A Crash Course in Social Entrepreneurship — Part 2
Tuesday, October 6th, 2009
Earlier this week, I posted some of the most common questions I get from entrepreneurs and aspiring entrepreneurs — a list that was inspired by a lengthy correspondence I had recently with a group of California MBA students. Here is the second half of that list, focused on the dynamics of social entrepreneurship.
Why social entrepreneurship?
I have always had a personal interest in social causes, and incorporating that passion into my business came naturally — tea is a beverage that we recognized had a “natural” link to everything we wanted to accomplish — a healthy product with a strong connection to the environment. The other interesting thing about tea is that it is consumed by some of the world’s wealthiest cultures but consumed by its poorest, so there were clear and immediate opportunities for creating community wealth.
How can a company have a social impact?
Honest Tea was created to be an agent of environmental and social change, but what I’ve learned is that different people answer this question different ways. Our consumers will say that they’ve benefitted from a healthier product for themselves and their kids. Workers in the tea gardens we source our tea leaves from will say that they have benefitted from our Fair Trade and organic purchasing, and the eco-systems of our supplier communities (if they could talk) would appreciate the reduction in synthetic chemicals in the environment. But the impact I see everyday is the connection we are making with millions of American consumers who appreciate the product AND the way we operate as a company.
How does Honest Tea do all of this?
Most of the sustainability initiatives we have implemented make great business sense, so within the company, there’s not much controversy about how we operate. For example, our office is designed in a more sustainable way, but it’s also an attractive space that helps make people happy working there. It might be harder to argue that giving away bikes to employees is a great business decision, but I decided this was an important reward for their hard work, and a nice way to communicate our values to our employees. Outside the office, Honest Tea focuses on sustainability through green energy, recycling programs for Honest Kids, Plant a Tree and Bethesda Green. But the greatest impact may be through our product itself — we are making important strides with respect to reducing the environmental footprint of our packaging. Our bottles are the area where there is the greatest room for improvement.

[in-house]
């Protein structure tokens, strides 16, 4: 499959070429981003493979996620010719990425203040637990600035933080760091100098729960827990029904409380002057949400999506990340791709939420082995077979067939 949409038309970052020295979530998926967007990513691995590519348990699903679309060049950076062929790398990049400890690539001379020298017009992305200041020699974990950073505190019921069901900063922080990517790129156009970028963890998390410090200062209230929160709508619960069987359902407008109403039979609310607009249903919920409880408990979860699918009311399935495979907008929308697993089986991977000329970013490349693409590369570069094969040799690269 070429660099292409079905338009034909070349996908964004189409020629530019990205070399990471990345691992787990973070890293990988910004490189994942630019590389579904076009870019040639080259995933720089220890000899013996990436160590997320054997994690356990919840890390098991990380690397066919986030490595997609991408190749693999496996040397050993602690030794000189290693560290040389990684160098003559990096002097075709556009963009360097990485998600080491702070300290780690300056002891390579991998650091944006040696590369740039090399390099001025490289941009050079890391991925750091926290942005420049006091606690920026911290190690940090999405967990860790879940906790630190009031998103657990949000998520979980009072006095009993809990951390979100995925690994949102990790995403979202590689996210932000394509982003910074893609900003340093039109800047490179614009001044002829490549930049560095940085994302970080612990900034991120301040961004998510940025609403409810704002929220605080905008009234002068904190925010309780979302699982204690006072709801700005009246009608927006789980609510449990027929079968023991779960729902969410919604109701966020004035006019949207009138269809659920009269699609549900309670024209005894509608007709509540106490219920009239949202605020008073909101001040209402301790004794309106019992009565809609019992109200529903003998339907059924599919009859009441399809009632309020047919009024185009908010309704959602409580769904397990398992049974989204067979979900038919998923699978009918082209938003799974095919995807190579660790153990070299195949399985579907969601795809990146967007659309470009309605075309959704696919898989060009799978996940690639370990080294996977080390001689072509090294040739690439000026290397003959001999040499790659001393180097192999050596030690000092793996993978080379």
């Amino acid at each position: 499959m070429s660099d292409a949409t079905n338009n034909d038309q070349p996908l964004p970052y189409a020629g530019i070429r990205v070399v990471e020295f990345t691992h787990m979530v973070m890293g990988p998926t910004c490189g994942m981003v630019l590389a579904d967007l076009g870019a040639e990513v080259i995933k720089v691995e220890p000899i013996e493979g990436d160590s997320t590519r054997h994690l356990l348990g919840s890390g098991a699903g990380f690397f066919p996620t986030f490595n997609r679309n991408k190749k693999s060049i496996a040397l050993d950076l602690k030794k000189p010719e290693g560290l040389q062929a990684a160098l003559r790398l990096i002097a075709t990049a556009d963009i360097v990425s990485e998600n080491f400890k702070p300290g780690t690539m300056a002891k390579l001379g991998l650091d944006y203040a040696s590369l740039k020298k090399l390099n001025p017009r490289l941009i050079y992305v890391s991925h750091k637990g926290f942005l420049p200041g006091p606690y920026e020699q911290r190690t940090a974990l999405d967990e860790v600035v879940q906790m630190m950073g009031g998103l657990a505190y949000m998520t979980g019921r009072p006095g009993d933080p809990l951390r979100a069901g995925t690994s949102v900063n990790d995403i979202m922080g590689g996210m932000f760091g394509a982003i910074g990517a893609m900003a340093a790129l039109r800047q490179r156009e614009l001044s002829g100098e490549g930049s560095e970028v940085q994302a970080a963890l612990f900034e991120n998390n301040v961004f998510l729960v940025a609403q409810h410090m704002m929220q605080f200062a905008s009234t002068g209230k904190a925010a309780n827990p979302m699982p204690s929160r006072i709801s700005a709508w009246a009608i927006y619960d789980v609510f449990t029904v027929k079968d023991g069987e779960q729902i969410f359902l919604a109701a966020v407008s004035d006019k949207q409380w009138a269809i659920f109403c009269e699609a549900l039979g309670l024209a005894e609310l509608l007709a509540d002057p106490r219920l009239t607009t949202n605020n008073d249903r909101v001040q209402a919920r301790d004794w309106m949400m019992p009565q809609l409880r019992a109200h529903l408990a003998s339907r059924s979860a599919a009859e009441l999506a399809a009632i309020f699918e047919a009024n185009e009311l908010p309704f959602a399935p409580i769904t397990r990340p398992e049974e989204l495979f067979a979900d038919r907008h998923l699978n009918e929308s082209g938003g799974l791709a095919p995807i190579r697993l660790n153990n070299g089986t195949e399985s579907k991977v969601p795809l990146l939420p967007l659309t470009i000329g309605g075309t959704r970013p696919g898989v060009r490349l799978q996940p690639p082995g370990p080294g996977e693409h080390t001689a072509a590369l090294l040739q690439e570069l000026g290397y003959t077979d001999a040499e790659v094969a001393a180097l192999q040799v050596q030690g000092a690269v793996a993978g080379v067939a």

Be “Honest” about Coke.
The key element of the Coke relationship is that while we haven’t changed any aspect of our product, we’ve dramatically changed the universe of people who will be exposed to our product. For example, I just found out that our drinks will be served at Fenway Park — a place near and dear to my heart. We would never get that kind of exposure without Coke’s help. Coke is supporting the rapid expansion of the brand, and we are running the business.
But why — was it profits or competition?
We weren’t as worried about profitability as we were about sales growth. The only way Honest Tea can have a widely significant environmental and social impact is buying selling lots of product, and Coke can help us do that. While we continued to grow in keeping with our annual compound growth rate of 66 percent, I had concerns about our ability to maintain that pace a few years from now. We’ve never let the competition drive our own strategy — our mission drives our strategy.
Big can be beautiful, too?
We’ve seen our friends at Stonyfield Farm Yogurt grow to more than $300 million in sales, and they certainly seem to have maintained their commitment to mission. I think one of the biggest challenges accompanying growth is maintaining the culture of the brand. One of the ways we’ve helped to insure continuity is by hiring and promoting from within. We have a robust intern program, and count nine former interns among our 95 employees, nearly 10 percent.
How does a social entrepreneur get started?
The advice I’d give to an aspiring social entrepreneur is no different than that I’d give anyone starting out — it’s important to get some experience selling something. It’s not for everyone, and if you don’t feel comfortable being a salesperson, if you can’t handle rejection or don’t like the feel of it, find something else to do, because even if you don’t end up selling your product, you need to sell investors, employees, vendors and the public on your enterprise.
Is there an advantage to being a social entrepreneur?
Social entrepreneurs have the edge over traditional entrepreneurs because they bring a passion to their work that is fueled by a belief in what they are doing. I appreciate the benefits of money, but if building Honest Tea were only about making a payday, I would have switched to something easier long ago. The only risk with social entrepreneurs is that they occasionally let their passion cloud their judgment.